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Toledo’s mail-processing center is set to close next year, but half the U.S. Senate is trying to prevent the center and dozens more like it from shutting down.
U.S. Sen. Sherrod Brown (D., Ohio) was among 50 senators to write to the chairmen and ranking members of the Senate Committee on Appropriations and the Subcommittee on Financial Services and General Government, asking them to prevent the closure of 82 United States Postal Service mail-processing centers.
The Toledo processing plant on South St. Clair Street is among those to be eliminated. There are 244 positions at the plant, according to a USPS spokesman.
The Postal Service shut down 141 mail-processing facilities in 2012 and 2013 to close massive budget shortfalls; a spokesman said the Postal Service lost $26 billion in the past three years.
Those consolidations saved about $865 million annually, according to the Postal Service. Toledo’s plant was on the list for the initial round of closures but was later removed. It is now part of a second round of consolidations. The Postal Service projects it would save about $750 million annually through the new consolidations.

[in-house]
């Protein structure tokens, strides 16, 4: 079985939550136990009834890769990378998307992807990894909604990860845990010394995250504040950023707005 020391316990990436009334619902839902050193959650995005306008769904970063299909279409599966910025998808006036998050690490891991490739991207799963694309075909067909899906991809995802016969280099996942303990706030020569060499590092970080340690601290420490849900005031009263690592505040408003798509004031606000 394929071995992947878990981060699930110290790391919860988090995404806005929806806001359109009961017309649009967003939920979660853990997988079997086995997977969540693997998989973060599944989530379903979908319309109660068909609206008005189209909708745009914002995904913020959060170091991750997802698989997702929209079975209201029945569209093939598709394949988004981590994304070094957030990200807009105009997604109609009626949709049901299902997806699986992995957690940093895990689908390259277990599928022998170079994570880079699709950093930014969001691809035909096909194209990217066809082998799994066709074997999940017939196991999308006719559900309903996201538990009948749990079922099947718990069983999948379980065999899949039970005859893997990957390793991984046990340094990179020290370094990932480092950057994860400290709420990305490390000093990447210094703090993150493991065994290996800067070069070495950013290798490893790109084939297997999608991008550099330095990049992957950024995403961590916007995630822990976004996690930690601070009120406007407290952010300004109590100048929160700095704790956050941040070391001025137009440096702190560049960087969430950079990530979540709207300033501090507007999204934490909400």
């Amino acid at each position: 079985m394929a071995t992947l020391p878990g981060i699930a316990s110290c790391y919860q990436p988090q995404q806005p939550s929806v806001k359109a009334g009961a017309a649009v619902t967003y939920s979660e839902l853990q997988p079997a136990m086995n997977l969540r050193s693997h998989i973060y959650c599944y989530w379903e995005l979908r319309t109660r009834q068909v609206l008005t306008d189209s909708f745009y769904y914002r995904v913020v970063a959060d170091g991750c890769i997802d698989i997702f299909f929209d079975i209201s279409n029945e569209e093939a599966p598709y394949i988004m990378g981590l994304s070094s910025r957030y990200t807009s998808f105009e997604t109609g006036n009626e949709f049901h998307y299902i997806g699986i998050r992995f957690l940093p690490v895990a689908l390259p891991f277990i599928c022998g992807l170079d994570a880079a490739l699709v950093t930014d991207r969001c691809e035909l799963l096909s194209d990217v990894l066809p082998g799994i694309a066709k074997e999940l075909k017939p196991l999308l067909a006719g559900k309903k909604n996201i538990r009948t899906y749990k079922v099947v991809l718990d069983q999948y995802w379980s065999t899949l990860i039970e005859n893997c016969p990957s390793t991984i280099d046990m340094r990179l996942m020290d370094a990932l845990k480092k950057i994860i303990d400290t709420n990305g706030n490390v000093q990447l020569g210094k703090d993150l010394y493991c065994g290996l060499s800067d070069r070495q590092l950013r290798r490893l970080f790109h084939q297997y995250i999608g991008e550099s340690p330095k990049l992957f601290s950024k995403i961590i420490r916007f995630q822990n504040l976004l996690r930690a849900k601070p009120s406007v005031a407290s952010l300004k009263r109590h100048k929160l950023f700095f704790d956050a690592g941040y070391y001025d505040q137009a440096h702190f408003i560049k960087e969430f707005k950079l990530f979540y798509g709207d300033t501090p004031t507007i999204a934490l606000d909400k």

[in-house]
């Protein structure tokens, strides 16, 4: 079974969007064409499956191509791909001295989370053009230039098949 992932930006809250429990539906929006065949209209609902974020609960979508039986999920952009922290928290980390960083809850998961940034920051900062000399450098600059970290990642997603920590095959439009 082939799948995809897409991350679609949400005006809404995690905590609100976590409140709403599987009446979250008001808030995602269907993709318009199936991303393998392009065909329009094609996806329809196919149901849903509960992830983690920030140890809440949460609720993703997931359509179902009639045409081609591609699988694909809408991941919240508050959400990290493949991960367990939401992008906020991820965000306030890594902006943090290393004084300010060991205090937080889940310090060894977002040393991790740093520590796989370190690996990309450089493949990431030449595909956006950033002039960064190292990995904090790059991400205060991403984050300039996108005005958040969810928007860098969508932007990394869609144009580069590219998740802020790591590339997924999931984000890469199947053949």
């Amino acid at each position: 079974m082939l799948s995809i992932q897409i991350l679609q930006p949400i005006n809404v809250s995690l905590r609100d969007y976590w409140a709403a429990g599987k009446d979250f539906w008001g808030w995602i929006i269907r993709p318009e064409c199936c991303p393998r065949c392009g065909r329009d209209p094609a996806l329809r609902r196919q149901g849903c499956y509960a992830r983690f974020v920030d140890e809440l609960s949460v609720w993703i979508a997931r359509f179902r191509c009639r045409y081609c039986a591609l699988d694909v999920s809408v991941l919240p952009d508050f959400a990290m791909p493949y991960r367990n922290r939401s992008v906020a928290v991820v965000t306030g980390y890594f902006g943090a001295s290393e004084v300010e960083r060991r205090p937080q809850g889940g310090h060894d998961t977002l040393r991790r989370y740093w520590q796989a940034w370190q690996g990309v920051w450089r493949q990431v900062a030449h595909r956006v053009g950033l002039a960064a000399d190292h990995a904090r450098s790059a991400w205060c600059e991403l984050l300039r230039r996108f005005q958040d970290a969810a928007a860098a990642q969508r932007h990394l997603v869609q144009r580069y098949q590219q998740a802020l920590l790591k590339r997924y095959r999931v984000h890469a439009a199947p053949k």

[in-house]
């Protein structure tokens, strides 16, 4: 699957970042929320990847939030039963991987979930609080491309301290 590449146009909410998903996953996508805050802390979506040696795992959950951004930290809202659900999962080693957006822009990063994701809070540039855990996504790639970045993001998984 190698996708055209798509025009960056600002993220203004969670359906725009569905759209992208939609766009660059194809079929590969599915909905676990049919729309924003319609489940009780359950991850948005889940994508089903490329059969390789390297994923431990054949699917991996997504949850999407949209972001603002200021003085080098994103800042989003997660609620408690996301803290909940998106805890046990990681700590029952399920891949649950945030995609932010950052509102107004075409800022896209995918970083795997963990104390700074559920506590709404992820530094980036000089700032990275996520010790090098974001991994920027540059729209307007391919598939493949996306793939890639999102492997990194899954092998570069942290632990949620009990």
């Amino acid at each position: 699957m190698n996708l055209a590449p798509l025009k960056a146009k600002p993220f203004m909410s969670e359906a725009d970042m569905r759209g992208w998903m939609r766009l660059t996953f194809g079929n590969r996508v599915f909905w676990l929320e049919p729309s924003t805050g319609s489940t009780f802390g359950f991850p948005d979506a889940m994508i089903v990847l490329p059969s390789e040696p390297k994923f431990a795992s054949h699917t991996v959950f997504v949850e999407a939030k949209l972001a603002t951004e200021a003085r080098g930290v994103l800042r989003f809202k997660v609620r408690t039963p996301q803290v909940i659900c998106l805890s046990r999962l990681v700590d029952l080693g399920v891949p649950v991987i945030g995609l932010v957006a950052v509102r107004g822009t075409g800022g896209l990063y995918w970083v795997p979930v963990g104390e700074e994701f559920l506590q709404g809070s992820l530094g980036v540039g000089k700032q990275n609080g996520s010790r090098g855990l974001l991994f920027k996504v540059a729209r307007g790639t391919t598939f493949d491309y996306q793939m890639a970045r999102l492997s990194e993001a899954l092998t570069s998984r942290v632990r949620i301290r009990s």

Continued decreases in first-class mail, along with increased operating costs and “legislative mandates and significant debt pressures,” have caused the operating losses, the USPS spokesman said.
Mr. Brown and colleagues asked for time for Congress to create comprehensive Postal Service legislation, and said the closures would eliminate about 15,000 jobs.
“Closing Toledo’s mail-processing facility will deprive the community of hundreds of good-paying jobs, making it difficult for families to make ends meet,” Mr. Brown said in a statement. “Immediate action needs to be taken so workers can keep their jobs and continue providing reliable service for the city.”